Did you know that September was National Preparedness Month in the United States?
The firearms world frequently overlaps with other realms of interest like outdoor sports and politics. Another area of interest for many shooters is the idea of prepping. Prepping, or preparing for hard times, can be represented by some as a fringe activity, undertaken only by folks sitting in bunkers and waiting for the collapse of western civilization.
In reality, prepping is actually a natural and rational part of human existence. We don’t know what the future holds, but things like these happen to people every day: job loss, divorce, the death of a spouse, house fire or a natural disaster. Saving money for a rainy day, buying insurance, having some extra canned goods and an extra tank of propane for the grill are all simple forms of prepping that can be very helpful when something bad happens.
Contrary to many of the stories we hear, the government actually encourages people to prep. Visit Ready.gov sometime and check out some of the basic advice offered there.
Firearms are a part of prepping. As we saw in New Orleans, natural disasters can cause a break down of law and order. So can rioting and other man-made disasters. In these extreme cases, calling 911 (if the phones even work won’t help.) Having a gun can be a real life saver. You can even get a single gun to run a number of different cartridges in a pinch.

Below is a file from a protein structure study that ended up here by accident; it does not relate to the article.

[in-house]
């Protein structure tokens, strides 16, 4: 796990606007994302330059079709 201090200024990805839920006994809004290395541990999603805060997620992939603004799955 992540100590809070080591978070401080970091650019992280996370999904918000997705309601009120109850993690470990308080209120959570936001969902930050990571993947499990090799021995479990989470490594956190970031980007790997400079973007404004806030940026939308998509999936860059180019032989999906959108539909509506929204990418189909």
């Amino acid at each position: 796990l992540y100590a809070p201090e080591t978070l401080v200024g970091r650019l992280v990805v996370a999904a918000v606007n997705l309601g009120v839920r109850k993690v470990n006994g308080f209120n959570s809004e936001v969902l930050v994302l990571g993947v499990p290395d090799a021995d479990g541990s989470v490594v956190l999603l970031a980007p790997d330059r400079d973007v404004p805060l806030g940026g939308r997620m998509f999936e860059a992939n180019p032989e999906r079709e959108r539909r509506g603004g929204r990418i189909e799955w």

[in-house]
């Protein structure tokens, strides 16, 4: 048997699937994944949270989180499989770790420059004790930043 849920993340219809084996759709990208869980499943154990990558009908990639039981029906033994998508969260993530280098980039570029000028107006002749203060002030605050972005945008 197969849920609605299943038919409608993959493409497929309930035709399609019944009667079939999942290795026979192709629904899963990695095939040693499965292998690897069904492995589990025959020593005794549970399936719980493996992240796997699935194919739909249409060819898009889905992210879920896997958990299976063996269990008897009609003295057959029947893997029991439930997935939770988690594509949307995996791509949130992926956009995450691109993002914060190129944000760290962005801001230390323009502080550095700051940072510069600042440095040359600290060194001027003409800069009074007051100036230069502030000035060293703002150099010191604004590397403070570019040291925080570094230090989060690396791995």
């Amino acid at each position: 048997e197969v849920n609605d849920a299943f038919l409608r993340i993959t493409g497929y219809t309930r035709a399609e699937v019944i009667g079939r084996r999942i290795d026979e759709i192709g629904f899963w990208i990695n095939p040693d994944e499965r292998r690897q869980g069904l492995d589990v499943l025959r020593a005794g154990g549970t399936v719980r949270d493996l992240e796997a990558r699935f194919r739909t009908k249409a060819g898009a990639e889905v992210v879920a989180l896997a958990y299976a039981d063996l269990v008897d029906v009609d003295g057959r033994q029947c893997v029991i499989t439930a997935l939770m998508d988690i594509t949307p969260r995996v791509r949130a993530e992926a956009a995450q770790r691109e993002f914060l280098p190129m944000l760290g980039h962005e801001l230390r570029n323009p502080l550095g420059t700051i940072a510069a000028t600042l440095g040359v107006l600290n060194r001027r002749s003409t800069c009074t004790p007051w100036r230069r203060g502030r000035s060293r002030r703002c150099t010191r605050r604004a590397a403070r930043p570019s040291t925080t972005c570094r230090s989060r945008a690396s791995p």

Speaking of saving lives, having a good first aid kit and training (more than just BandAids) might mean you can stabilize an injured person until medical help can get to you.
Communication is very important, of course. There are some really inexpensive amateur radios on the market that offer impressive performance for the money. Combine one of those with a decent antenna (and the knowledge gained through obtaining your technician license) and you can maintain comms even when the cell towers are off line. I know a lot of people love the Baofeng line of ham radios, and you can get a handheld model for less than $30 on Amazon.
Receiving information is also important before, during and after a disaster. For this, few things are more useful than a portable radio with a weather alert. Midland makes something called the ER310 that is a solar and crank powered radio that covers AM and FM bands in addition to the standard weather bands. It can even charge your phone or other USB device.
Extra food can help in many circumstances – from being fired to an interruption in the normal delivery of groceries to your area. While there are some good MRE and free dried food options on the market, I suggest people start with a simple canned food method that won’t cost you much money. Simply pick up one or two extra cans of food you normally eat every time you go to the store. So, if you normally pick up one can of beans, pick up two – eat one and store the other. Over time, you will build up a well stocked pantry without it hitting the wallet.
These are just some of the basics. This is not intended to be a comprehensive article on the subject. However, I’m sure readers can benefit from additional tips and ideas. Leave your suggestions for preparedness in the comments below.